VW floats idea of CEE exitReading Time: 2 minutes
German carmaker Volkswagen (VW) may close its plants in Central and Eastern Europe (CEE) if the natural gas shortage persists beyond this winter, procurement manager Geng Wu said.
Volkswagen will consider bringing factories closer to the point of sales, in the medium-term, Wu added, citing the worldwide shortage of microchips and potential supply-chain issues.
European auto industry in flux
The announcement indicates that the Russian-Ukrainian war and the related economic crisis may rearrange Europe’s industrial landscape, newswire Bloomberg wrote.
The relocation of production capacity for some car part makers is an option if gas shortages beyond this winter. CEE component suppliers are Europe’s most reliant on Russia gas.
Thomas Steg, VW’s head of external relations, said politicians must end the current explosion in fossil fuel prices. Without that SMEs operating mainly in energy-intensive sectors will be forced to cut their production or shut down, Steg said.
Suppliers in energy-intensive areas such as glass and chemicals will struggle with fossil price hikes, Volkswagen said.
Although most car parts made in Europe are used by plants nearby, some are shipped to units abroad. A single missing piece can bring production to a standstill, as shown by the recent issues around the recent semiconductor shortage, the company explained.
The relocation could be towards northern and southern European countries with coastlines and LNG ports, a VW spokesperson said. The Volkswagen Group currently has factories with LNG terminals in Belgium, Portugal and Spain and Belgium.
Volkswagen major employer in CEE region
The exit from CEE would affect almost 60,000 jobs at plants owned by Volkswagen Group in Poland, Slovakia, Czechia, Hungary and Bosnia and Herzegovina.
Europe’s largest car maker employs 27,273 in Mlada Boleslav, north Czechia, at its main factory, R&D and headquarters of Skoda Auto. In Czechia, Skoda Auto has a workforce of 6,890 in Kvasiny, and of 824 at the Skoda factory in Vrchlabi, north Czechia.
In Poland Volkswagen has a payroll of 5,531, in one plant in Poznan and 3,371 at Volkswagen Commercial Vehicles, in the same city. The company’s MAN Truck & Bus plant in Starachowice, south east Poland, employs 3,090.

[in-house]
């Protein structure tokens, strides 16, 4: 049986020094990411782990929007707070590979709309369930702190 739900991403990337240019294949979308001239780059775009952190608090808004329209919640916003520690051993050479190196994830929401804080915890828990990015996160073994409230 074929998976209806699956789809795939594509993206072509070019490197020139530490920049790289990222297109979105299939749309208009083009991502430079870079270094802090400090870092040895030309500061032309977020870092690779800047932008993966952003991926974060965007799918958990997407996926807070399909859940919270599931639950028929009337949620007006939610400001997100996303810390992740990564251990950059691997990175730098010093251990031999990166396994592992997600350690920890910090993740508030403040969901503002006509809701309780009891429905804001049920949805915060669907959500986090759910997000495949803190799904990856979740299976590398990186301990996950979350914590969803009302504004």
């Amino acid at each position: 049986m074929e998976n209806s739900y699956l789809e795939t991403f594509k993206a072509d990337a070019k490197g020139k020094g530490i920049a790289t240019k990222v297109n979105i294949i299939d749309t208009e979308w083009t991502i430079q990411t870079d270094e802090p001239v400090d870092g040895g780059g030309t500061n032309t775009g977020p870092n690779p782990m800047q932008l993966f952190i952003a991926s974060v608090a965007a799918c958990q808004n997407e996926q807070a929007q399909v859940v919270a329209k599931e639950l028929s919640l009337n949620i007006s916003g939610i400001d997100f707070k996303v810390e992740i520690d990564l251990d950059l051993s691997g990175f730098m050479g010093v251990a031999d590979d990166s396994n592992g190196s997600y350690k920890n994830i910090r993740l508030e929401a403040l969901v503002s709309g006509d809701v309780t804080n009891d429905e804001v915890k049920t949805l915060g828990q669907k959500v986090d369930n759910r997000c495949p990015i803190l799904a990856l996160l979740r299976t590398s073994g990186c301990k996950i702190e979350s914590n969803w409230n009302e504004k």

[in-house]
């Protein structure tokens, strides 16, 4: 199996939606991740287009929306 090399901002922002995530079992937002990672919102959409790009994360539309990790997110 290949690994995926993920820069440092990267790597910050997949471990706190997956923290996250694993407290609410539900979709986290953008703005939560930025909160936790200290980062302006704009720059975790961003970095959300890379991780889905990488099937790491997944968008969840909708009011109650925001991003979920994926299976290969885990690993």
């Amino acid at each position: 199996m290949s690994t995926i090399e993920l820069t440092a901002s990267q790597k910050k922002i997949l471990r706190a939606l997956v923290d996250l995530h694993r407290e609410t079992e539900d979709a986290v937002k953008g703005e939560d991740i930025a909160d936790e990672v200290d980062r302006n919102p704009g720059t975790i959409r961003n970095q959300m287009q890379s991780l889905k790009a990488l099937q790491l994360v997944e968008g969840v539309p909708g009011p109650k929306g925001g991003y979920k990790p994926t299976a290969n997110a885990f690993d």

The MAN Truck & Bus plant in Krakow, south Poland, has a payroll of around 1,700, while Volkswagen employs 758, in Slupsk, north west Poland.
The move could also affect the 12,226-employee Audi factory in Gyor, west Hungary, which Volkswagen owns. Meanwhile in Martin, north Slovakia, Volkswagen currently employs 859, as well as 94 employees in Sarajevo, Bosnia and Herzegovina.
Merkel held line on German energy policy
Hungarian business outlet Napi.hu wrote that it is not that Volkswagen is considering relocating its CEE factories if energy prices do not fall, but they may even bid a sensitive farewell to Germany.
This makes it easier to understand why former German chancellor Angela Merkel negotiated with the Russians in order to keep the Russian energy source, which was still predictably arriving at the time, sacrificing energy diversification. Merkel only followed her predecessors on the path on which German industry became vulnerable to Russian gas, the Hungarian business outlet added.
While gas supplies for the company’s plants are currently secure, the Germany company has identified possible energy savings, Michael Heinemann, managing director of Volkswagen power-plant unit, said.